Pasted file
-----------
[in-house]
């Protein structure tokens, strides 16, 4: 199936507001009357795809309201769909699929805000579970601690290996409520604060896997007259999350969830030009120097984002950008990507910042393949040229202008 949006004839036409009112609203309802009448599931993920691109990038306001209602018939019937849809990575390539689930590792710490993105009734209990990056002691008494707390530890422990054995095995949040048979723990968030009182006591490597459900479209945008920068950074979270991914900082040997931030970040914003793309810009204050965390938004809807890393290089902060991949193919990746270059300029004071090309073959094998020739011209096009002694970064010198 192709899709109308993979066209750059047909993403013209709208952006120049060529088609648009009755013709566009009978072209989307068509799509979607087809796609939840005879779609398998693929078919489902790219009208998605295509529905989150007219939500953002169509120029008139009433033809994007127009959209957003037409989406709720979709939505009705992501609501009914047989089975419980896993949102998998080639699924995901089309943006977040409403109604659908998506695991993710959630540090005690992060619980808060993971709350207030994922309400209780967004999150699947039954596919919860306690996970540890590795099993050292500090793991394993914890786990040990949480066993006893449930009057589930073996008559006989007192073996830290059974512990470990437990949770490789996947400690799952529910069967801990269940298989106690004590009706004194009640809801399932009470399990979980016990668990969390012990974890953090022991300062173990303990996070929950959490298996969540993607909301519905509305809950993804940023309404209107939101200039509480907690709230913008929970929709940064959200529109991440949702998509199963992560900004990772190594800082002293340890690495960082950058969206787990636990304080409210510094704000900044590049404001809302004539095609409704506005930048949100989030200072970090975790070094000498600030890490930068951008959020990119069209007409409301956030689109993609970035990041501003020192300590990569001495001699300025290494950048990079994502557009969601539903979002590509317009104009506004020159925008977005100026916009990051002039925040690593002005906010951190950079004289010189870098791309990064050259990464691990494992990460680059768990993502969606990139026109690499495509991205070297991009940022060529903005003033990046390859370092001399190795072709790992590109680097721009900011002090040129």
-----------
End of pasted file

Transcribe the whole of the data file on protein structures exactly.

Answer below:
[in-house]
């Protein structure tokens, strides 16, 4: 199936507001009357795809309201769909699929805000579970601690290996409520604060896997007259999350969830030009120097984002950008990507910042393949040229202008 949006004839036409009112609203309802009448599931993920691109990038306001209602018939019937849809990575390539689930590792710490993105009734209990990056002691008494707390530890422990054995095995949040048979723990968030009182006591490597459900479209945008920068950074979270991914900082040997931030970040914003793309810009204050965390938004809807890393290089902060991949193919990746270059300029004071090309073959094998020739011209096009002694970064010198 192709899709109308993979066209750059047909993403013209709208952006120049060529088609648009009755013709566009009978072209989307068509799509979607087809796609939840005879779609398998693929078919489902790219009208998605295509529905989150007219939500953002169509120029008139009433033809994007127009959209957003037409989406709720979709939505009705992501609501009914047989089975419980896993949102998998080639699924995901089309943006977040409403109604659908998506695991993710959630540090005690992060619980808060993971709350207030994922309400209780967004999150699947039954596919919860306690996970540890590795099993050292500090793991394993914890786990040990949480066993006893449930009057589930073996008559006989007192073996830290059974512990470990437990949770490789996947400690799952529910069967801990269940298989106690004590009706004194009640809801399932009470399990979980016990668990969390012990974890953090022991300062173990303990996070929950959490298996969540993607909301519905509305809950993804940023309404209107939101200039509480907690709230913008929970929709940064959200529109991440949702998509199963992560900004990772190594800082002293340890690495960082950058969206787990636990304080409210510094704000900044590049404001809302004539095609409704506005930048949100989030200072970090975790070094000498600030890490930068951008959020990119069209007409409301956030689109993609970035990041501003020192300590990569001495001699300025290494950048990079994502557009969601539903979002590509317009104009506004020159925008977005100026916009990051002039925040690593002005906010951190950079004289010189870098791309990064050259990464691990494992990460680059768990993502969606990139026109690499495509991205070297991009940022060529903005003033990046390859370092001399190795072709790992590109680097721009900011002090040129």